means," but always whether the use of it by justices amounts to a reasonable 
sort of vernacular. 

Regards and thanks. 

Dr. Sean Wilson, Esq.
Assistant Professor
Wright State University
Personal Website: http://seanwilson.org
SSRN papers: http://ssrn.com/author=596860
Discussion Group: http://seanwilson.org/wittgenstein.discussion.html 

From: "Scarberry, Mark" <Mark.Scarberry@xxxxxxxxxxxxxx>
To: conlawprof@xxxxxxxxxxxxxx
Sent: Wed, March 3, 2010 10:47:33 PM
Subject: RE: Originalism and Arms

I'm afraid that a thorough-going acceptance of Sean's point of view -- that we 
can't really be bound by what the persons who adopted authoritative language 
meant by that language -- would lead to a more literal application of his 
conclusion than he might have intended: We might indeed be "free to make [our] 
own arms choices." That is, we might need to take up arms of our own choice to 
preserve what we thought was the constitutional order. But thankfully there is 
no such need for another armed American revolution.
Mark Scarberry

From: conlawprof-bounces@xxxxxxxxxxxxxx on behalf of Sean Wilson
Sent: Wed 3/3/2010 3:15 PM
To: conlawprof@xxxxxxxxxxxxxx
Subject: Originalism and Arms


... a minor quibble. It's doubtful that a "scope question" is limited by the 
"historical meaning of arms," unless one is wanting from the start to imitate 
the culture of the forebears for some reason (see Colonial Williamsburg). But 
lacking an interest in drama or theatrics, one would rather say that, if the 
scope is to be limited by legal words at all, it should be limited only by 
whatever meaning "arms" has in the English language culture -- which is 
a family resemblance (and always has been). In other words, any sense that 
"arms" has in the lexicon is available to this generation to use, just as it 
would be if one were choosing to speak the word. The only linguistic limitation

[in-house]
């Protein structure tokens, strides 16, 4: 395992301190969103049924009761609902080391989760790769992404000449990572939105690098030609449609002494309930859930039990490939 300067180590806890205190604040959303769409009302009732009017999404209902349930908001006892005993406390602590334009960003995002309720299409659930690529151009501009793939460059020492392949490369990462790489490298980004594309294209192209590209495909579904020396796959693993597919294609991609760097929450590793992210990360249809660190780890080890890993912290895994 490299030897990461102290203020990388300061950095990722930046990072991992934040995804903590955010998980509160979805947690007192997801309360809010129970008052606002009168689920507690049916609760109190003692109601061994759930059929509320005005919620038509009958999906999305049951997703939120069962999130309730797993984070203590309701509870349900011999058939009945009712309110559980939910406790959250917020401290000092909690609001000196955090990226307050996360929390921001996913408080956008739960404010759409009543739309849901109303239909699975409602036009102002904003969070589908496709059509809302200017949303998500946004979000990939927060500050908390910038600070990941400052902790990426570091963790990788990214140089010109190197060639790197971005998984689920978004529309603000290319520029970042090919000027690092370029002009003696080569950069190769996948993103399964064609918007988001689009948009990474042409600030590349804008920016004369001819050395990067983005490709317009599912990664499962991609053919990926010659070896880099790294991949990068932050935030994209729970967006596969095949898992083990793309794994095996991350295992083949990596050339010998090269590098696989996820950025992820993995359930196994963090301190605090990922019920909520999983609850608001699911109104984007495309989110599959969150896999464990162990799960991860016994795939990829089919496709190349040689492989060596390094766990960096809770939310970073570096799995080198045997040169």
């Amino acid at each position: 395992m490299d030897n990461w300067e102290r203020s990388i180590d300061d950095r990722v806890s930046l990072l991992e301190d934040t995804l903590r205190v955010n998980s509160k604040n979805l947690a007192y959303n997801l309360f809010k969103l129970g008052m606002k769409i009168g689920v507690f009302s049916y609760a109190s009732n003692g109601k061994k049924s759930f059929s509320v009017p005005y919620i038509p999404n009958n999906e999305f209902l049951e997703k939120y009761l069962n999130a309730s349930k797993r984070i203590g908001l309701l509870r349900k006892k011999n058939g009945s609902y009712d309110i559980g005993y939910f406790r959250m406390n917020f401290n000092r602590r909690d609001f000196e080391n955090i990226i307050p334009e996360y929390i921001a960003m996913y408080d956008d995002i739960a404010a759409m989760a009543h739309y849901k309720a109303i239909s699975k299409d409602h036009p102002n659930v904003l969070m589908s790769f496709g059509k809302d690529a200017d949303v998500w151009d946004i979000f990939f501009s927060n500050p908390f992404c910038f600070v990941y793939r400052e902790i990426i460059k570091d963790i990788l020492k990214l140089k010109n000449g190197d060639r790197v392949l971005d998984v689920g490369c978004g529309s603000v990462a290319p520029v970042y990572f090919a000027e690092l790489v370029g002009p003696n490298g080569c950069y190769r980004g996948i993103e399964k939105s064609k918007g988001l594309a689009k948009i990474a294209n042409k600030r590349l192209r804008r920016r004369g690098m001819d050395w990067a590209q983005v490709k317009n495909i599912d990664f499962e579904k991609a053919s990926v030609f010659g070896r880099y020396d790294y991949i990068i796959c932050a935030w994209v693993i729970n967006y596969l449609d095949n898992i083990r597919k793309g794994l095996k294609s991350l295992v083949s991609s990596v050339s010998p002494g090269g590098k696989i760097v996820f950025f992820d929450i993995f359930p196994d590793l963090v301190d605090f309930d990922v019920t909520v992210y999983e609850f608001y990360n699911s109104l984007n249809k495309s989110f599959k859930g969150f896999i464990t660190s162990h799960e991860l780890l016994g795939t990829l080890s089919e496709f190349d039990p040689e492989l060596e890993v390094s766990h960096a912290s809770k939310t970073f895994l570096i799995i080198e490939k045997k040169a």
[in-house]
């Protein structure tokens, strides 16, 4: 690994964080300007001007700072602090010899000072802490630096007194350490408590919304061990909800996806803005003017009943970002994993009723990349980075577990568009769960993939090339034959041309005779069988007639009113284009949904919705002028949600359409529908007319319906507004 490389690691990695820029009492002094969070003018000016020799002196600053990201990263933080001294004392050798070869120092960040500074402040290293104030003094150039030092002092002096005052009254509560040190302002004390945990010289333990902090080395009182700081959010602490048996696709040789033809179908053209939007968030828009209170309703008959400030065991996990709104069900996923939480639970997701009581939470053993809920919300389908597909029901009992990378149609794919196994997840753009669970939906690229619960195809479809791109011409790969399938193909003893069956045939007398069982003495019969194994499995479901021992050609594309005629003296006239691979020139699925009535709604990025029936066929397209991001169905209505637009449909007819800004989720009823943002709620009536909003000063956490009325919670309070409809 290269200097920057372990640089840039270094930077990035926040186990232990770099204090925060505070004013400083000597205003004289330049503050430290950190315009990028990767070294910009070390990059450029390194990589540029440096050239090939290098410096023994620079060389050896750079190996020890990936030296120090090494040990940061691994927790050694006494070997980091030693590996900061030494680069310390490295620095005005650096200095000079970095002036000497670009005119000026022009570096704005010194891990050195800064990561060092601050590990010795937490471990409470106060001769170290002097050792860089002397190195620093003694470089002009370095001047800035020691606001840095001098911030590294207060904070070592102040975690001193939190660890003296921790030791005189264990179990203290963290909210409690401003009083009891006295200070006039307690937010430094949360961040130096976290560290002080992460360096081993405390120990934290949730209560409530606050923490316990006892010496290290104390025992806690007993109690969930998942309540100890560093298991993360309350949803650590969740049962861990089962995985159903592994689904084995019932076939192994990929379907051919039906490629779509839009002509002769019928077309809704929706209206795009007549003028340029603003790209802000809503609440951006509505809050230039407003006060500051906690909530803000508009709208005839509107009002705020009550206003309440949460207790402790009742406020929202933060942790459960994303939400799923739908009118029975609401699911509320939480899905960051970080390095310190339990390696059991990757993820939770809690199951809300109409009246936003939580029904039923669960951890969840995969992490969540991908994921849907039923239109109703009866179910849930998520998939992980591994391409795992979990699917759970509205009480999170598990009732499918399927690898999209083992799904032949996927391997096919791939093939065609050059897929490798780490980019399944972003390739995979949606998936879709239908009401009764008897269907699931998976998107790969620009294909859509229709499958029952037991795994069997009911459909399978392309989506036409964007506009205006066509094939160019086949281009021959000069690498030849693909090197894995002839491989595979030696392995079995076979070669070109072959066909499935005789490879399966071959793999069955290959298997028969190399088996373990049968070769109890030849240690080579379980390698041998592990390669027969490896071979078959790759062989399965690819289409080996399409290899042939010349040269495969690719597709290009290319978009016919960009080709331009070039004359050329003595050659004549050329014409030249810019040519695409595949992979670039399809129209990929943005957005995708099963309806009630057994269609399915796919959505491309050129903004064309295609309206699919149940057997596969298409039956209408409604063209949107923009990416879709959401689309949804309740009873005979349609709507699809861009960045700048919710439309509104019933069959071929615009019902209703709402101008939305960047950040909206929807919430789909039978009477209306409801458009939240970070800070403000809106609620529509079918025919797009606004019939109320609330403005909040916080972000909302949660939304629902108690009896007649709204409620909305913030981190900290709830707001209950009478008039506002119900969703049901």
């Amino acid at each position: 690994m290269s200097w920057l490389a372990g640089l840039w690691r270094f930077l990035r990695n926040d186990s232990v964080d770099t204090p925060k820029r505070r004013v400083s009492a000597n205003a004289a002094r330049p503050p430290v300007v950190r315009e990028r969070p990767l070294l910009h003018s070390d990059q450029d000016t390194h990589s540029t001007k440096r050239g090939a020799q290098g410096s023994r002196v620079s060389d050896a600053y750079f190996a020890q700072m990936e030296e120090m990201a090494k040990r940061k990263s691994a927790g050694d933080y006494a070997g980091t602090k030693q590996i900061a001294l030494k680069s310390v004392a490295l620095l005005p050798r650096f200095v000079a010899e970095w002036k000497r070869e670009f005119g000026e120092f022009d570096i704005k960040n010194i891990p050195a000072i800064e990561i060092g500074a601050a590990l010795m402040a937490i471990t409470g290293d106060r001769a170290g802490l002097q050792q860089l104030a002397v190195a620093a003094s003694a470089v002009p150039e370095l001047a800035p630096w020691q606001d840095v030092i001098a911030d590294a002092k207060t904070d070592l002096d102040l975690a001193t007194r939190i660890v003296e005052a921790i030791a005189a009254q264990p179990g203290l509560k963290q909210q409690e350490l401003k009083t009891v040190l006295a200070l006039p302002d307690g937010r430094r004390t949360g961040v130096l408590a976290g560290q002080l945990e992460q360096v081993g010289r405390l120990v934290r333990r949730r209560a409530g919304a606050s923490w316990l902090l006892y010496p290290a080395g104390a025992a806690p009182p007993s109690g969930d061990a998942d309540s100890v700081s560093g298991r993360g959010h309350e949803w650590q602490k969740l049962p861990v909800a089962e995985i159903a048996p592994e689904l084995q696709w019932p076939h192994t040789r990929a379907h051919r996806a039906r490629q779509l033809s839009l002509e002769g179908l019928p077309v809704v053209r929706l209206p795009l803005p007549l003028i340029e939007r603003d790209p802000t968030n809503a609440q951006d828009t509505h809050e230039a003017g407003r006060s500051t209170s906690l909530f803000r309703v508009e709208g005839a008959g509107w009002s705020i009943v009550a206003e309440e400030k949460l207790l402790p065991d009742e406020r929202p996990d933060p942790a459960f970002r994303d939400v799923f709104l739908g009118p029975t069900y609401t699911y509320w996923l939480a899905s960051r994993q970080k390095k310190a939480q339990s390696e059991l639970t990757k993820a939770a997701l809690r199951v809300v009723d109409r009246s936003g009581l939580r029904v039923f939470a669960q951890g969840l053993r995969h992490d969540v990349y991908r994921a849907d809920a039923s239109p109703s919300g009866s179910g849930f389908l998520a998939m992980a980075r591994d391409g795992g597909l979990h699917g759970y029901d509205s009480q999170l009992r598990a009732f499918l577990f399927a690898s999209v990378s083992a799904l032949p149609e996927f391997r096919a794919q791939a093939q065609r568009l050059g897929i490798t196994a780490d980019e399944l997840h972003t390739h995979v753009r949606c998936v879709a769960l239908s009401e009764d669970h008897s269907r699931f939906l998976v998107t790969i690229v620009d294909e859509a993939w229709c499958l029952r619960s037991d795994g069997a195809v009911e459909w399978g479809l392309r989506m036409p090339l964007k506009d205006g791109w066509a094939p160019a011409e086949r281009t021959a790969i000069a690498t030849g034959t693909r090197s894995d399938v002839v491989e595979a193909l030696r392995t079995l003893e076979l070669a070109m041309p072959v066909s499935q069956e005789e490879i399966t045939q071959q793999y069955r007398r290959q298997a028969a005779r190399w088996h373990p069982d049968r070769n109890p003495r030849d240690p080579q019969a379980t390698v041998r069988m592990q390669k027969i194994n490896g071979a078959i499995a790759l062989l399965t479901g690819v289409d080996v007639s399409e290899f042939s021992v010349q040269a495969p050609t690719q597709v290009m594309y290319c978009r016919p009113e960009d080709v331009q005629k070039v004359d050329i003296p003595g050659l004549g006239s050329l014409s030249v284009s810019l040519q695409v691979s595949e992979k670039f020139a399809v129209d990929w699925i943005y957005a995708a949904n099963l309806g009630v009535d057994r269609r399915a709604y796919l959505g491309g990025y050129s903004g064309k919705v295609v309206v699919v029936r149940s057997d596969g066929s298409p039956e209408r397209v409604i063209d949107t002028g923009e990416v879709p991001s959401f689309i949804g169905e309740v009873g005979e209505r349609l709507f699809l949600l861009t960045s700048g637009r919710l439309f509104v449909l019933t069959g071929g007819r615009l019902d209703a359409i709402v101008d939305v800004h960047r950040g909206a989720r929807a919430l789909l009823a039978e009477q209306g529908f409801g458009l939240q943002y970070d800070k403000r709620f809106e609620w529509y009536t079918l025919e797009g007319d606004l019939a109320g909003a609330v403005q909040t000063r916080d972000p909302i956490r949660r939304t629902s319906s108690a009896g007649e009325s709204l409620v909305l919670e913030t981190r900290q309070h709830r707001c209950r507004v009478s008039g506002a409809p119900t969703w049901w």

here is that the sense we choose is understandable to the original generation. 
They wouldn't have to agree with it, just understand the expression. That is 
all that language ever requires of its users. Once you begin using a word with 
a sense that
 has no understanding to others versed in the same language as yours, only then 
can you say that you are "cheating language." 

Here's what I want to say: there is no such thing as incorrect sense of "arms" 
in language where the same is cognizable to others in the language game -- 
i.e., where the sense is redeemable for cash value in the language marketplace. 
Rather, there are only good and bad PERFORMANCES of language. Think of it as 
art. What this view reduces to, I think, is saying that the sense we choose 
should have semantic integrity -- or, that it should be a good example of 
the aesthetic. This view allows both law (language) to exist while allowing for 
generations to "cheat" by picking cases of sound policy that interact 
with respectable linguistics. 

And let me say this. Those of you who want the arms protocol of the past to 
govern us today, as opposed to an arms protocol we select, really have to tell 
us WHY we should follow the forebears for reasons other than language. Because 
those reasons are flawed. Originalism can never come to you by means of 
language authority. It must always come, if at all, on its own terms.

The simple fact of the matter is that no person of this generation is bound by 
the arms choices of the past. They are free to make their own arms choices. 

Regards and thanks.

Dr. Sean Wilson, Esq.
Assistant Professor
Wright State University
Personal Website: http://seanwilson.org/
SSRN papers: http://ssrn.com/author=596860
Discussion Group: http://seanwilson.org/wittgenstein.discussion.html